Authorities working to account for the tens of thousands of people missing in wake of Typhoon Haiyan are also facing the challenge of getting desperately needed aid into a region devastated by one of the most powerful storms in history.
"Many lives were lost, a huge number of people are missing, and basic services such as drinking water and electricity have been cut off," Sebastien Sujobert, head of the International Committee of the Red Cross (ICRC) office in Tacloban, said in a statement.
More than 4 million people were in the path of the storm's powerful winds and sea surges, David-Pierre Marquet told ABC News. With more than 300,000 people now scattered across 1,200 evacuation centers, aid workers grew concerned that the utter destruction is complicating relief efforts.
Both the Philippine Red Cross and the ICRC's offices in Tacloban forced staff to relocate from the typhoon-ravaged city, the ICRC said.
While supplies including food, hygiene kits and water treatment units, were sent from Manila were to Tacloban before the storm made landfall, they have yet to arrive, according to an ICRC statement.
Emergency relief is anticipated to arrive in Tacloban on Monday, but "to make matters worse, the security situation is tense," ICRC spokesman David-Pierre Marquet said.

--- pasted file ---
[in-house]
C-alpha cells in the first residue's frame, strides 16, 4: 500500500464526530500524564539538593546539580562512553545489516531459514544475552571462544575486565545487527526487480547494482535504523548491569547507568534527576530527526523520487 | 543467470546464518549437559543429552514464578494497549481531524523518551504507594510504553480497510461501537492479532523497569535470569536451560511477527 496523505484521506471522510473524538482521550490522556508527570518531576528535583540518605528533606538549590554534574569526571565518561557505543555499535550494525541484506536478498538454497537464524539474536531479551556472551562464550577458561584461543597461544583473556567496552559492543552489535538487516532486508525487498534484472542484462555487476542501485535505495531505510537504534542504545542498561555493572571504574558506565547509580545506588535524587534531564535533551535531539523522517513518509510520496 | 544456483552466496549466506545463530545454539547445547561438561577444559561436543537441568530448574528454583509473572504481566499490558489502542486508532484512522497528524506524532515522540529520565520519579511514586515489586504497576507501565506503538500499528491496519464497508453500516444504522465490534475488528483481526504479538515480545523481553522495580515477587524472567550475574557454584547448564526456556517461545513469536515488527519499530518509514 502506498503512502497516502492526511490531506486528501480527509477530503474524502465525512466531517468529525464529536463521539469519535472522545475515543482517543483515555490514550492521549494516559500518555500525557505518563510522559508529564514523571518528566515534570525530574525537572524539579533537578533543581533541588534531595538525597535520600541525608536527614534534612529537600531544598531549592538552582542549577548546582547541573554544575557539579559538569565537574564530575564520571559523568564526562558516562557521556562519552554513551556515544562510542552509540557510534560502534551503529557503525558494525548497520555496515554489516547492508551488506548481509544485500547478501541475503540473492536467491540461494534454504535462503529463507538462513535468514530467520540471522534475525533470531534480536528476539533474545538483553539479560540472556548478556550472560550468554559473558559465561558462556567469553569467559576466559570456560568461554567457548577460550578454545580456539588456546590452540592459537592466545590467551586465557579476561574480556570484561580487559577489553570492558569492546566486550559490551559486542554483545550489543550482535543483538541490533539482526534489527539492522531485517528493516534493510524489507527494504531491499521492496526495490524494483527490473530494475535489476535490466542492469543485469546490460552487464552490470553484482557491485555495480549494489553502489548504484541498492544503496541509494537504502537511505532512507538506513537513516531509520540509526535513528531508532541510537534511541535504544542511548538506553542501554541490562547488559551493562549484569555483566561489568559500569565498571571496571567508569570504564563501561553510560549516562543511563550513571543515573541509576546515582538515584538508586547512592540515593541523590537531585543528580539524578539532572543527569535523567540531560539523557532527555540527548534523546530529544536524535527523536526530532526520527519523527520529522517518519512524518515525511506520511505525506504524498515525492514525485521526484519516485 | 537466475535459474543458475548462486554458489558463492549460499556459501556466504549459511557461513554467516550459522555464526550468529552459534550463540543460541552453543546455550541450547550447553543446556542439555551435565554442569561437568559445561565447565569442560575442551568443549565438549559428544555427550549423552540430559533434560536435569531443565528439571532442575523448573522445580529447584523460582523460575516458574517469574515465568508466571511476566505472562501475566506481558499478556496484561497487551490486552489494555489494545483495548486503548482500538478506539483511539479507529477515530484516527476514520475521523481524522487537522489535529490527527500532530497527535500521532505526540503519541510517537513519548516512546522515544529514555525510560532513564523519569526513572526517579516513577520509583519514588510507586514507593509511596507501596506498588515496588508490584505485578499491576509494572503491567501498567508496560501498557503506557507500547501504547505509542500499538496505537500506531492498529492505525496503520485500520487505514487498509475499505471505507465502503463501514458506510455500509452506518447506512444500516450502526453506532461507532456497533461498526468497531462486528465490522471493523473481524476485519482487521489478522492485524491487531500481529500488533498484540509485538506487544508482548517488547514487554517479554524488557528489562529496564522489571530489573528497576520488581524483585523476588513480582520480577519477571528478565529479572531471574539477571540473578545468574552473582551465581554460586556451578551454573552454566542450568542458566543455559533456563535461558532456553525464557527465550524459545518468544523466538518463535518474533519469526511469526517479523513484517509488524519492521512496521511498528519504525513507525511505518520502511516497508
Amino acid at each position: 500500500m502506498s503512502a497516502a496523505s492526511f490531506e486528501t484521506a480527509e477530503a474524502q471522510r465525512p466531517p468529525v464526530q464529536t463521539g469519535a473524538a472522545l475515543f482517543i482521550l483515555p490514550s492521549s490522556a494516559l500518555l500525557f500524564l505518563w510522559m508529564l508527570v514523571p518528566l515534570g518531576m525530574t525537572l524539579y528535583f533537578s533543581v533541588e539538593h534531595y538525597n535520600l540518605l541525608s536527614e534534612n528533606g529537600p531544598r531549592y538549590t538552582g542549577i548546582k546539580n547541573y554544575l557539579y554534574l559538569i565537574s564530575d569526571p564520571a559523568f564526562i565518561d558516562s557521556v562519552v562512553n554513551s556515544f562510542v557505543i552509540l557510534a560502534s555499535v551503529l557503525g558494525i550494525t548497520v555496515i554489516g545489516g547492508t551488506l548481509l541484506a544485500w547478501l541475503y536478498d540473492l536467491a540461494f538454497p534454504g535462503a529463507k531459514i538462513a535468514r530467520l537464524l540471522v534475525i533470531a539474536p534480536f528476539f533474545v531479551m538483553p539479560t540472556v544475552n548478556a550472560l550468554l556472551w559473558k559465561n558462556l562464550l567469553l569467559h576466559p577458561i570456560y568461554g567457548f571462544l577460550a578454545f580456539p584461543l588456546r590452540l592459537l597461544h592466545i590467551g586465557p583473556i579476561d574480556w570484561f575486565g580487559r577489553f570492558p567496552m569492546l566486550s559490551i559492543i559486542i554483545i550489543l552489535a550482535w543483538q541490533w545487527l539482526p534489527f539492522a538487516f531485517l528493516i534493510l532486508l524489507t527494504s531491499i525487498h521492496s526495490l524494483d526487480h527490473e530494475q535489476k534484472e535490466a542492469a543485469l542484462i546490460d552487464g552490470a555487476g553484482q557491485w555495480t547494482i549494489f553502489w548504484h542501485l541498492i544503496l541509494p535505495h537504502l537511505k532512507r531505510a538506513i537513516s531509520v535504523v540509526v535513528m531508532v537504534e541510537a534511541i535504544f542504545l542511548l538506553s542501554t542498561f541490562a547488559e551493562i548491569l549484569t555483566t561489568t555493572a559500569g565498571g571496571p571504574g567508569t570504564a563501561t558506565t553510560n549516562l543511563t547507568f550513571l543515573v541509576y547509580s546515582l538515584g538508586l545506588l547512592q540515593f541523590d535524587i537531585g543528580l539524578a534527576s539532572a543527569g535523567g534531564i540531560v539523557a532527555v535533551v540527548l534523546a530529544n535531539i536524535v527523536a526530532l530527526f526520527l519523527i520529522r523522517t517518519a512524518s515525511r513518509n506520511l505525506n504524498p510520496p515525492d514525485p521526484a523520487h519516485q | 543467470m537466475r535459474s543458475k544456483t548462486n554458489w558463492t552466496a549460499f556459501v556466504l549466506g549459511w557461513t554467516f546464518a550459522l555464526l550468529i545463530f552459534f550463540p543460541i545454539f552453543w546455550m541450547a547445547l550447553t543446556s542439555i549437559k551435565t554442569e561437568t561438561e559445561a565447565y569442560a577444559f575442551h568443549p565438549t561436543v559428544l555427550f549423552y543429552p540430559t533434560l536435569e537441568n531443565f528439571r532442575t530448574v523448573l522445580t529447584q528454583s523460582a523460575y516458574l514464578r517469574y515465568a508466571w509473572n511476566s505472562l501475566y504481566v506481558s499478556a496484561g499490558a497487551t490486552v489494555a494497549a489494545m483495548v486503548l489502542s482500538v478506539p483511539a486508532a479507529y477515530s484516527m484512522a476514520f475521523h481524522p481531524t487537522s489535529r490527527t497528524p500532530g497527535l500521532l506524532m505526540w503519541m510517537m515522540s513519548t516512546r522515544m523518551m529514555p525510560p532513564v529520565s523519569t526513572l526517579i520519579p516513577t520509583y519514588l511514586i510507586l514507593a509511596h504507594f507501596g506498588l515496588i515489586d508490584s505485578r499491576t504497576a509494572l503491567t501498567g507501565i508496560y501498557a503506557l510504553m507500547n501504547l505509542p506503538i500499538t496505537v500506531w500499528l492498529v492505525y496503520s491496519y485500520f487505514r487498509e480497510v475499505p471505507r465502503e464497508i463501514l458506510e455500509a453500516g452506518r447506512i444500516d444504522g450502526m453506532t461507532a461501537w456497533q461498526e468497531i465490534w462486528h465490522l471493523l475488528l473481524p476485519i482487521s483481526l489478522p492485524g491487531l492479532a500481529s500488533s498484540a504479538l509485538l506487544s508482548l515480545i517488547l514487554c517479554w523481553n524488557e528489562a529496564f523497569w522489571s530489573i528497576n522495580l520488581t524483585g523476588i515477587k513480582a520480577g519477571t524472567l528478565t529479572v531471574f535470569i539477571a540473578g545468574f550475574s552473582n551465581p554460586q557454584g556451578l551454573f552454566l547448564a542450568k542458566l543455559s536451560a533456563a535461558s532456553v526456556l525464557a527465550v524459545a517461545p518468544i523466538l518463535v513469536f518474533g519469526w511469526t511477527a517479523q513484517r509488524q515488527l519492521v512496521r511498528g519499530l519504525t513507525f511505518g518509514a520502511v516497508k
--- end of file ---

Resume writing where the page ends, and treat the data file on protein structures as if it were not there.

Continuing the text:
"People here need every type of aid," he said.
Meanwhile, a senior regional police official and a city administrator in Tacloban in the central Philippines say the death toll there from the storm, which hit Friday, could reach 10,000 people, according to The Associated Press.
Regional police chief Elmer Soria told the AP that on Saturday he was briefed by Leyte provincial Gov. Dominic Petilla, who told him that there were about 10,000 deaths on the island. Most of the deaths were from drowning or caused by collapsed buildings, he said.
Tacloban city administrator Tecson Lim said that the death toll in the city alone "could go up to 10,000," the AP reports.
"We have so many dead people. We don't have bags," said mayor Remedios Petilla of Palo, a municipality in the Eastern Visayas region that was hard hit.
A half-dozen central Philippine islands are now reeling from Typhoon Haiyan after it made landfall early Friday morning. The storm, with sustained winds of nearly 200 miles per hour, flattened entire towns in the country's southern and central regions.
The number of families affected by the typhoon has reached 2 million, composed of 9.53 million people, according to a statement from the Philippine Department of Social Welfare and Development.
Some 96,039 displaced families with 449,416 people are staying in 1,790 evacuation centers, while 36,627 other families with 182,379 people temporarily sought shelter in their friends and relatives' houses, according to the statement.
The typhoon made landfall at 4:40 a.m. local time near Guiuan, on the Philippine island of Samar, about 405 miles southeast of the country's capital, Manila. As bad as the destruction was, officials say it could have been even worse if the storm had stalled over land rather than moving through as quickly as it did.